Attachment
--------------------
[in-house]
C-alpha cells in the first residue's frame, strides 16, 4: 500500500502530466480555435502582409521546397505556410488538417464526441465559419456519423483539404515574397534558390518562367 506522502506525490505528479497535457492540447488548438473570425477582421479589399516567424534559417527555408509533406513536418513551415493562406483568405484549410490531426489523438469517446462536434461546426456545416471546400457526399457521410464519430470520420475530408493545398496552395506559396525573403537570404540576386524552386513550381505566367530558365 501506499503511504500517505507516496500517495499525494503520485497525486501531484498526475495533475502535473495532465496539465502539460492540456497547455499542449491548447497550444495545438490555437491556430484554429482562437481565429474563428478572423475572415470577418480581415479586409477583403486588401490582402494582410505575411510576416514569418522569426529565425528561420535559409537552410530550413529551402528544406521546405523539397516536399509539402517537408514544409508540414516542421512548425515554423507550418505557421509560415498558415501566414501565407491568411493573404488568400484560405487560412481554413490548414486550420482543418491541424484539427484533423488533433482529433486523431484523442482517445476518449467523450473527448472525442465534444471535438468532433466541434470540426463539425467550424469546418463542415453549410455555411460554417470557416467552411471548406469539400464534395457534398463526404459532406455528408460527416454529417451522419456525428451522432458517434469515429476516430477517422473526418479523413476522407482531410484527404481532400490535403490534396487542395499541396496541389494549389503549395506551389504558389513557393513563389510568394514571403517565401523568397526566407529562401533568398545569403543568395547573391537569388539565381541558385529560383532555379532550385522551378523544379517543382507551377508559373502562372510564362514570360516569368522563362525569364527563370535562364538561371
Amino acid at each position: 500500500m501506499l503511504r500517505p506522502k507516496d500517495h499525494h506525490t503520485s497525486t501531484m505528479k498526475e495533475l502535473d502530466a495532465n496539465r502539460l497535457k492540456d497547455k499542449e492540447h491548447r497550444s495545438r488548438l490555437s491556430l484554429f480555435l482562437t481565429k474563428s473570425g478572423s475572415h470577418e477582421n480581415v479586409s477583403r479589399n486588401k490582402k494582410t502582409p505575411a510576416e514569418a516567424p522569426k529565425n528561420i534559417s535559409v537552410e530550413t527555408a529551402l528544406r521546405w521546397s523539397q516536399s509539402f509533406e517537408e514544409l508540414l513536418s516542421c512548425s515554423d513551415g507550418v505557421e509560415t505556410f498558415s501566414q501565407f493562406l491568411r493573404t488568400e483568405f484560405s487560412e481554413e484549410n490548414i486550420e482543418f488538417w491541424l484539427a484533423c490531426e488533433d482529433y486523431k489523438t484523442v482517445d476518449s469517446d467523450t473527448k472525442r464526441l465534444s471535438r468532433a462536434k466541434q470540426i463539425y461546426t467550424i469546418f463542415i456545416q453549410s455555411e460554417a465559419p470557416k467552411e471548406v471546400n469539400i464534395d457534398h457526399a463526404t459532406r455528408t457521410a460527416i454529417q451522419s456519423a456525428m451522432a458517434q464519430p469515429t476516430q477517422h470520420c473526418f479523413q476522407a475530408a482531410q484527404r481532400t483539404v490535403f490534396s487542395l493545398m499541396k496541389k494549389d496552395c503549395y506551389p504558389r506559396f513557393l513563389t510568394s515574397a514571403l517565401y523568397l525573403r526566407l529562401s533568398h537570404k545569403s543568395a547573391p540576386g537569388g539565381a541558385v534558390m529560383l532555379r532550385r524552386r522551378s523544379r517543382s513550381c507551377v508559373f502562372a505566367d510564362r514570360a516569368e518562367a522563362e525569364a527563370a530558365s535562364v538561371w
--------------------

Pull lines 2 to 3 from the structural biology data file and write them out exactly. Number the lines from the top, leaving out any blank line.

C-alpha cells in the first residue's frame, strides 16, 4: 500500500502530466480555435502582409521546397505556410488538417464526441465559419456519423483539404515574397534558390518562367 506522502506525490505528479497535457492540447488548438473570425477582421479589399516567424534559417527555408509533406513536418513551415493562406483568405484549410490531426489523438469517446462536434461546426456545416471546400457526399457521410464519430470520420475530408493545398496552395506559396525573403537570404540576386524552386513550381505566367530558365 501506499503511504500517505507516496500517495499525494503520485497525486501531484498526475495533475502535473495532465496539465502539460492540456497547455499542449491548447497550444495545438490555437491556430484554429482562437481565429474563428478572423475572415470577418480581415479586409477583403486588401490582402494582410505575411510576416514569418522569426529565425528561420535559409537552410530550413529551402528544406521546405523539397516536399509539402517537408514544409508540414516542421512548425515554423507550418505557421509560415498558415501566414501565407491568411493573404488568400484560405487560412481554413490548414486550420482543418491541424484539427484533423488533433482529433486523431484523442482517445476518449467523450473527448472525442465534444471535438468532433466541434470540426463539425467550424469546418463542415453549410455555411460554417470557416467552411471548406469539400464534395457534398463526404459532406455528408460527416454529417451522419456525428451522432458517434469515429476516430477517422473526418479523413476522407482531410484527404481532400490535403490534396487542395499541396496541389494549389503549395506551389504558389513557393513563389510568394514571403517565401523568397526566407529562401533568398545569403543568395547573391537569388539565381541558385529560383532555379532550385522551378523544379517543382507551377508559373502562372510564362514570360516569368522563362525569364527563370535562364538561371
Amino acid at each position: 500500500m501506499l503511504r500517505p506522502k507516496d500517495h499525494h506525490t503520485s497525486t501531484m505528479k498526475e495533475l502535473d502530466a495532465n496539465r502539460l497535457k492540456d497547455k499542449e492540447h491548447r497550444s495545438r488548438l490555437s491556430l484554429f480555435l482562437t481565429k474563428s473570425g478572423s475572415h470577418e477582421n480581415v479586409s477583403r479589399n486588401k490582402k494582410t502582409p505575411a510576416e514569418a516567424p522569426k529565425n528561420i534559417s535559409v537552410e530550413t527555408a529551402l528544406r521546405w521546397s523539397q516536399s509539402f509533406e517537408e514544409l508540414l513536418s516542421c512548425s515554423d513551415g507550418v505557421e509560415t505556410f498558415s501566414q501565407f493562406l491568411r493573404t488568400e483568405f484560405s487560412e481554413e484549410n490548414i486550420e482543418f488538417w491541424l484539427a484533423c490531426e488533433d482529433y486523431k489523438t484523442v482517445d476518449s469517446d467523450t473527448k472525442r464526441l465534444s471535438r468532433a462536434k466541434q470540426i463539425y461546426t467550424i469546418f463542415i456545416q453549410s455555411e460554417a465559419p470557416k467552411e471548406v471546400n469539400i464534395d457534398h457526399a463526404t459532406r455528408t457521410a460527416i454529417q451522419s456519423a456525428m451522432a458517434q464519430p469515429t476516430q477517422h470520420c473526418f479523413q476522407a475530408a482531410q484527404r481532400t483539404v490535403f490534396s487542395l493545398m499541396k496541389k494549389d496552395c503549395y506551389p504558389r506559396f513557393l513563389t510568394s515574397a514571403l517565401y523568397l525573403r526566407l529562401s533568398h537570404k545569403s543568395a547573391p540576386g537569388g539565381a541558385v534558390m529560383l532555379r532550385r524552386r522551378s523544379r517543382s513550381c507551377v508559373f502562372a505566367d510564362r514570360a516569368e518562367a522563362e525569364a527563370a530558365s535562364v538561371w